We’re Divided Over CPM

Andelina Miller, Genevieve Nemeth, and Carly Waldorph

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The transition from traditional learning to common core type learning through CPM was not an easy one, and was specifically made by teachers in the district to help students more sufficiently meet the common core standards.

After common core standards were adopted in California, in 2010, school districts around the state including Branham, had to change the curriculum they used to teach students, because the new standards were more geared towards problem solving and collaboration. The math departments were testing out four different math textbooks: Springboard, Big Ideas, Carnegie Mellon and CPM. Ramani Visvanathan, who teaches IM 2 and AP Calculus, stated that CPM was the most efficient textbook for common core learning.

“In the subsequent years teachers decided that CPM was the most useful textbook as far as common core is concerned,” Visvanathan said. “Because it incorporated collaboration between students.”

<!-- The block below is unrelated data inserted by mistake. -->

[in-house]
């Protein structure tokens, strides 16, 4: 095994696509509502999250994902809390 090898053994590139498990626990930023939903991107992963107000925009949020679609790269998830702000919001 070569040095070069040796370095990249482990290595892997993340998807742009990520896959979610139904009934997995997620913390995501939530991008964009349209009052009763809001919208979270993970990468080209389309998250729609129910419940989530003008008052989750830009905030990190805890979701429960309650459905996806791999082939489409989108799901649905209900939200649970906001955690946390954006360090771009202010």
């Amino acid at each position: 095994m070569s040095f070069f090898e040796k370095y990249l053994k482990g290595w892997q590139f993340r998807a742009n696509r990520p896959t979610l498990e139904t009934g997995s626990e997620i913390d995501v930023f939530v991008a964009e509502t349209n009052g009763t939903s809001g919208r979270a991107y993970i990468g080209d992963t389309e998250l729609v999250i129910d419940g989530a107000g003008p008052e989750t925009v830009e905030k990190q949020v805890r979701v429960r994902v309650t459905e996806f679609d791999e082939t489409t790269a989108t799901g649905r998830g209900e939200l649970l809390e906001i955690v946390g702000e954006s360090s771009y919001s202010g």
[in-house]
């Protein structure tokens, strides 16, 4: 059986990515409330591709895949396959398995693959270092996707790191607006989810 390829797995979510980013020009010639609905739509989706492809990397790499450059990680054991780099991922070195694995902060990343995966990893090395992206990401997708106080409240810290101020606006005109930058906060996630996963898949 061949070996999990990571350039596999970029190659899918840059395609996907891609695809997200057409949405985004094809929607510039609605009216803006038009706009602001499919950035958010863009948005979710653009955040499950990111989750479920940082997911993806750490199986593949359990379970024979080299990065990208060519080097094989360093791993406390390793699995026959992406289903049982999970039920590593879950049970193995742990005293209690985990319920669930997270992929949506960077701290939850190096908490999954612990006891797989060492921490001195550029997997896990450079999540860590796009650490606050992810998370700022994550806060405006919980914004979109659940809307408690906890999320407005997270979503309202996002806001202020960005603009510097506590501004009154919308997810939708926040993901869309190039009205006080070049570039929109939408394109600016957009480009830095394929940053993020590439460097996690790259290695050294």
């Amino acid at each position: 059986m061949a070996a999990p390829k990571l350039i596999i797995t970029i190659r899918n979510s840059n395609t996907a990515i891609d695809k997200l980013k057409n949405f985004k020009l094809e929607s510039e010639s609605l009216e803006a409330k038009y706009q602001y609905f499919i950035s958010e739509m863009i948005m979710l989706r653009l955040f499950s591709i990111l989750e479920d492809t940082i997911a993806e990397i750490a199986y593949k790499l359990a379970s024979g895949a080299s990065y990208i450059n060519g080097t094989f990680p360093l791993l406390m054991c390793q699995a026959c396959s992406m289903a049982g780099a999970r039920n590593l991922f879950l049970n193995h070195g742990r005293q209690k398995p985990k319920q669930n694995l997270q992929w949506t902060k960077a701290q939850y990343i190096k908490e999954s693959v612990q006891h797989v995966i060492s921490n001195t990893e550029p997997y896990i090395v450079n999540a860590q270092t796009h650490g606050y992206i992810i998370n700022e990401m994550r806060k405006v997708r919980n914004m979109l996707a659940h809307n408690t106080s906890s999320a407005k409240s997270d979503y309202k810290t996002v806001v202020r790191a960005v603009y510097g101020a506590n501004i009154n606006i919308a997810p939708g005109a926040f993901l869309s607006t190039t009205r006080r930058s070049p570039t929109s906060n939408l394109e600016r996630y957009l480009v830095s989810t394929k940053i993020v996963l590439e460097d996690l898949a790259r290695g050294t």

The new curriculum differed from the traditional way math was taught in schools, instead of focusing on one concept in math for an entire year CPM combined many different math concepts into one class called IM 1.

CPM has essentially changed the way math was taught here and changed the role of teachers in the classroom.

“I would step in only if the whole group got stuck. I look at my job as more of a facilitator to guide the solving process,” Visvanathan said.

Visvanathan said that the pushback from students isn’t new. Some students prefer working individually. A survey of around 580 students showed that 38.79% of students are comfortable working individually, however that students’ ability to work in groups was necessary.

“The modern age demands collaboration,” Visvanathan said.